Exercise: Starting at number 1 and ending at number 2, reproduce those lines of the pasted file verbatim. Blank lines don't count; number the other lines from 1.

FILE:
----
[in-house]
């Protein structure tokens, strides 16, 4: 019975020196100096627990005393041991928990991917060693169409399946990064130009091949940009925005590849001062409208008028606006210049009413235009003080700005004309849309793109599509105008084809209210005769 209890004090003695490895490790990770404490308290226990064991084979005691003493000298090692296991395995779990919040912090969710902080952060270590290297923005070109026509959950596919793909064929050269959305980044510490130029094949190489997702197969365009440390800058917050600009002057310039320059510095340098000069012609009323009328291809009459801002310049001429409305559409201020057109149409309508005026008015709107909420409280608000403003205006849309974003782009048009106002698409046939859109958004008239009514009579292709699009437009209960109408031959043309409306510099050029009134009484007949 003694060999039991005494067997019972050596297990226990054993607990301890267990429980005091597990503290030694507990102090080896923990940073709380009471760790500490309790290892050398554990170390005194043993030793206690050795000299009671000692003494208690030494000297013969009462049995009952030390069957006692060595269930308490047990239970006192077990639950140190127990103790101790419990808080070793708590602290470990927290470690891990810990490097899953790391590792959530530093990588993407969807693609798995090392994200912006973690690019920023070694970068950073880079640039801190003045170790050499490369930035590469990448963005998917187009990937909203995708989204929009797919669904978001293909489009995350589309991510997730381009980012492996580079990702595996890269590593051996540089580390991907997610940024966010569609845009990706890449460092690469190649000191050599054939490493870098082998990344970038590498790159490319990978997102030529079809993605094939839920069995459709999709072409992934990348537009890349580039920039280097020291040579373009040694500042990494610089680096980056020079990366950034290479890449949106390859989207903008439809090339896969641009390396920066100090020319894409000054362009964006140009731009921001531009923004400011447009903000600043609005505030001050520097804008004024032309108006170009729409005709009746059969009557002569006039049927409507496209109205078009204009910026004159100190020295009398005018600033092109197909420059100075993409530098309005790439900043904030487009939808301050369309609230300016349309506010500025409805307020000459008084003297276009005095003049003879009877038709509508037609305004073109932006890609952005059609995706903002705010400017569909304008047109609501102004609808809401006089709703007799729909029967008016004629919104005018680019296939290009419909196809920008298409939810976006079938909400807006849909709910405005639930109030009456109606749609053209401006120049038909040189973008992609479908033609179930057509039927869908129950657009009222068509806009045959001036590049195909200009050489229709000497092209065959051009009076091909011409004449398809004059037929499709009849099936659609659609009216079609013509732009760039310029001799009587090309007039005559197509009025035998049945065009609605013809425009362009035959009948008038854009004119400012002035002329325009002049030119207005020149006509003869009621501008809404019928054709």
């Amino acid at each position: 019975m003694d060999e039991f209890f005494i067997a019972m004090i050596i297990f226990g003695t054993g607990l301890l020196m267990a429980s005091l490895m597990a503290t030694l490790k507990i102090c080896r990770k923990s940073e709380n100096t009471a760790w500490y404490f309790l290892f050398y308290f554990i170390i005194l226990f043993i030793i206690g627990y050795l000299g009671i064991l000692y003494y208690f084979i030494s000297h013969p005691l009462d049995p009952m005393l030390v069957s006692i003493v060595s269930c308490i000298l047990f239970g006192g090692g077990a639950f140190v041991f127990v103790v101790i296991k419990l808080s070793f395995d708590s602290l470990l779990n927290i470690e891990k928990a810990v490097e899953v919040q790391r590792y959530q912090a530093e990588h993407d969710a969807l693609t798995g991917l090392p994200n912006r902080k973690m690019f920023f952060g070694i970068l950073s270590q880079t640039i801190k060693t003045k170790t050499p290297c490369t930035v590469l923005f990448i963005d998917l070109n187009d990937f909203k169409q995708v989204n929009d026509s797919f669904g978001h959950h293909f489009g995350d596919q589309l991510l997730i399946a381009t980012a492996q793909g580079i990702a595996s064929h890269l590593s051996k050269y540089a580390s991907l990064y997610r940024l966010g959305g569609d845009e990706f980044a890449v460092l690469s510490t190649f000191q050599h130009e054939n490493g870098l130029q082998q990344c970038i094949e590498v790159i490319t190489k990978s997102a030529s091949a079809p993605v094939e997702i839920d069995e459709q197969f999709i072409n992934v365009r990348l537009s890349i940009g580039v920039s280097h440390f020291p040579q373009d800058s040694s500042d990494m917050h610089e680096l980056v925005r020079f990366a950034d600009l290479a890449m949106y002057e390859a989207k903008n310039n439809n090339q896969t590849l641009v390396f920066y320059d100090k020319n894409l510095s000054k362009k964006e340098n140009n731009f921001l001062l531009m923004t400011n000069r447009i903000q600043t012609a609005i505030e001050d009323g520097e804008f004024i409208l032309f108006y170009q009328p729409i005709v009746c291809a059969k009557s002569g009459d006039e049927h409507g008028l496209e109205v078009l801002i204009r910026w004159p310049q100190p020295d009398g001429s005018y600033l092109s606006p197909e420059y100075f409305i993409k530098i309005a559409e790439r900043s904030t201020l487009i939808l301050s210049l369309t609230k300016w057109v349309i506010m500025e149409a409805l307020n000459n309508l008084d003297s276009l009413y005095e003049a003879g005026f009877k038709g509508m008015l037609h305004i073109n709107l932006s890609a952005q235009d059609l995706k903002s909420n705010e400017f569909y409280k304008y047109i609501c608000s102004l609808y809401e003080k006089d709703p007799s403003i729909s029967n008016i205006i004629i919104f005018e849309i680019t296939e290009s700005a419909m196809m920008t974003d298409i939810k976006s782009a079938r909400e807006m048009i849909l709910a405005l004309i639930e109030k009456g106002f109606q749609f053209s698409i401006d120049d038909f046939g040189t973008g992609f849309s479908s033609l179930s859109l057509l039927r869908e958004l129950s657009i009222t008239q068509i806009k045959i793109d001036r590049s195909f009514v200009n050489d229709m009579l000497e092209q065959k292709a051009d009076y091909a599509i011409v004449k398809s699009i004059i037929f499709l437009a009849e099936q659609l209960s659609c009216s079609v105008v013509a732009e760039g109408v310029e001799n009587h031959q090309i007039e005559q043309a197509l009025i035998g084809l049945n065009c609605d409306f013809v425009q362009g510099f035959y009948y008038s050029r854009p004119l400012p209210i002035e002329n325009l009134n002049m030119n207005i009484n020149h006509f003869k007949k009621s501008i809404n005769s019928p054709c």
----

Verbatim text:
[in-house]
């Protein structure tokens, strides 16, 4: 019975020196100096627990005393041991928990991917060693169409399946990064130009091949940009925005590849001062409208008028606006210049009413235009003080700005004309849309793109599509105008084809209210005769 209890004090003695490895490790990770404490308290226990064991084979005691003493000298090692296991395995779990919040912090969710902080952060270590290297923005070109026509959950596919793909064929050269959305980044510490130029094949190489997702197969365009440390800058917050600009002057310039320059510095340098000069012609009323009328291809009459801002310049001429409305559409201020057109149409309508005026008015709107909420409280608000403003205006849309974003782009048009106002698409046939859109958004008239009514009579292709699009437009209960109408031959043309409306510099050029009134009484007949 003694060999039991005494067997019972050596297990226990054993607990301890267990429980005091597990503290030694507990102090080896923990940073709380009471760790500490309790290892050398554990170390005194043993030793206690050795000299009671000692003494208690030494000297013969009462049995009952030390069957006692060595269930308490047990239970006192077990639950140190127990103790101790419990808080070793708590602290470990927290470690891990810990490097899953790391590792959530530093990588993407969807693609798995090392994200912006973690690019920023070694970068950073880079640039801190003045170790050499490369930035590469990448963005998917187009990937909203995708989204929009797919669904978001293909489009995350589309991510997730381009980012492996580079990702595996890269590593051996540089580390991907997610940024966010569609845009990706890449460092690469190649000191050599054939490493870098082998990344970038590498790159490319990978997102030529079809993605094939839920069995459709999709072409992934990348537009890349580039920039280097020291040579373009040694500042990494610089680096980056020079990366950034290479890449949106390859989207903008439809090339896969641009390396920066100090020319894409000054362009964006140009731009921001531009923004400011447009903000600043609005505030001050520097804008004024032309108006170009729409005709009746059969009557002569006039049927409507496209109205078009204009910026004159100190020295009398005018600033092109197909420059100075993409530098309005790439900043904030487009939808301050369309609230300016349309506010500025409805307020000459008084003297276009005095003049003879009877038709509508037609305004073109932006890609952005059609995706903002705010400017569909304008047109609501102004609808809401006089709703007799729909029967008016004629919104005018680019296939290009419909196809920008298409939810976006079938909400807006849909709910405005639930109030009456109606749609053209401006120049038909040189973008992609479908033609179930057509039927869908129950657009009222068509806009045959001036590049195909200009050489229709000497092209065959051009009076091909011409004449398809004059037929499709009849099936659609659609009216079609013509732009760039310029001799009587090309007039005559197509009025035998049945065009609605013809425009362009035959009948008038854009004119400012002035002329325009002049030119207005020149006509003869009621501008809404019928054709």